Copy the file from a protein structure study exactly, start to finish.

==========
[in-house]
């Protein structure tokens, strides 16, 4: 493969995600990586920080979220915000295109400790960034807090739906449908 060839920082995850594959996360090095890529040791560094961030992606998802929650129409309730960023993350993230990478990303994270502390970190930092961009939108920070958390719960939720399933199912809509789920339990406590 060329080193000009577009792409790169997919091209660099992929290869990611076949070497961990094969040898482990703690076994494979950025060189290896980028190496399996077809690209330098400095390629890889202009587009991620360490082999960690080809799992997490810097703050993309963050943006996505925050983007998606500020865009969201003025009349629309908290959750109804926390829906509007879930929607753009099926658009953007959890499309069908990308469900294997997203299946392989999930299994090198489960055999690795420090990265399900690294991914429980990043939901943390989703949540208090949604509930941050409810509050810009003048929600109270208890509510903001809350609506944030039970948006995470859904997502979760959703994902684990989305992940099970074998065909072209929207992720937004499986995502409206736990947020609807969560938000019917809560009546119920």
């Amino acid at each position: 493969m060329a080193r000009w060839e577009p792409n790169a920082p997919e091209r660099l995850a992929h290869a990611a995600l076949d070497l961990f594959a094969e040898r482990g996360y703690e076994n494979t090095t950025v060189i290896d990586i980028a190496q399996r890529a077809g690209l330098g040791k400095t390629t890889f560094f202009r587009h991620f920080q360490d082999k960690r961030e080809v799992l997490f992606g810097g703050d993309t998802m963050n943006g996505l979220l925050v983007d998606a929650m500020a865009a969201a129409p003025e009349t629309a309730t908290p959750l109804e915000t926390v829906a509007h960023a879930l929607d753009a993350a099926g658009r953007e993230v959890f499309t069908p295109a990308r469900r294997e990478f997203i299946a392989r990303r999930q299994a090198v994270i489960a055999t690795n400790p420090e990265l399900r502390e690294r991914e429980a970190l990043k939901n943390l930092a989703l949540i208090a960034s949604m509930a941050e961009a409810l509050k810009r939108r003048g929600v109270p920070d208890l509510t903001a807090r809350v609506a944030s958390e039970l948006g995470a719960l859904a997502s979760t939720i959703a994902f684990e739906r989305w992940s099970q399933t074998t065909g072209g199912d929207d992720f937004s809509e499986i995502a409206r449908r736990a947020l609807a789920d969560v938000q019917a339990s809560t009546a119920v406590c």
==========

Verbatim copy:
[in-house]
């Protein structure tokens, strides 16, 4: 493969995600990586920080979220915000295109400790960034807090739906449908 060839920082995850594959996360090095890529040791560094961030992606998802929650129409309730960023993350993230990478990303994270502390970190930092961009939108920070958390719960939720399933199912809509789920339990406590 060329080193000009577009792409790169997919091209660099992929290869990611076949070497961990094969040898482990703690076994494979950025060189290896980028190496399996077809690209330098400095390629890889202009587009991620360490082999960690080809799992997490810097703050993309963050943006996505925050983007998606500020865009969201003025009349629309908290959750109804926390829906509007879930929607753009099926658009953007959890499309069908990308469900294997997203299946392989999930299994090198489960055999690795420090990265399900690294991914429980990043939901943390989703949540208090949604509930941050409810509050810009003048929600109270208890509510903001809350609506944030039970948006995470859904997502979760959703994902684990989305992940099970074998065909072209929207992720937004499986995502409206736990947020609807969560938000019917809560009546119920």
């Amino acid at each position: 493969m060329a080193r000009w060839e577009p792409n790169a920082p997919e091209r660099l995850a992929h290869a990611a995600l076949d070497l961990f594959a094969e040898r482990g996360y703690e076994n494979t090095t950025v060189i290896d990586i980028a190496q399996r890529a077809g690209l330098g040791k400095t390629t890889f560094f202009r587009h991620f920080q360490d082999k960690r961030e080809v799992l997490f992606g810097g703050d993309t998802m963050n943006g996505l979220l925050v983007d998606a929650m500020a865009a969201a129409p003025e009349t629309a309730t908290p959750l109804e915000t926390v829906a509007h960023a879930l929607d753009a993350a099926g658009r953007e993230v959890f499309t069908p295109a990308r469900r294997e990478f997203i299946a392989r990303r999930q299994a090198v994270i489960a055999t690795n400790p420090e990265l399900r502390e690294r991914e429980a970190l990043k939901n943390l930092a989703l949540i208090a960034s949604m509930a941050e961009a409810l509050k810009r939108r003048g929600v109270p920070d208890l509510t903001a807090r809350v609506a944030s958390e039970l948006g995470a719960l859904a997502s979760t939720i959703a994902f684990e739906r989305w992940s099970q399933t074998t065909g072209g199912d929207d992720f937004s809509e499986i995502a409206r449908r736990a947020l609807a789920d969560v938000q019917a339990s809560t009546a119920v406590c």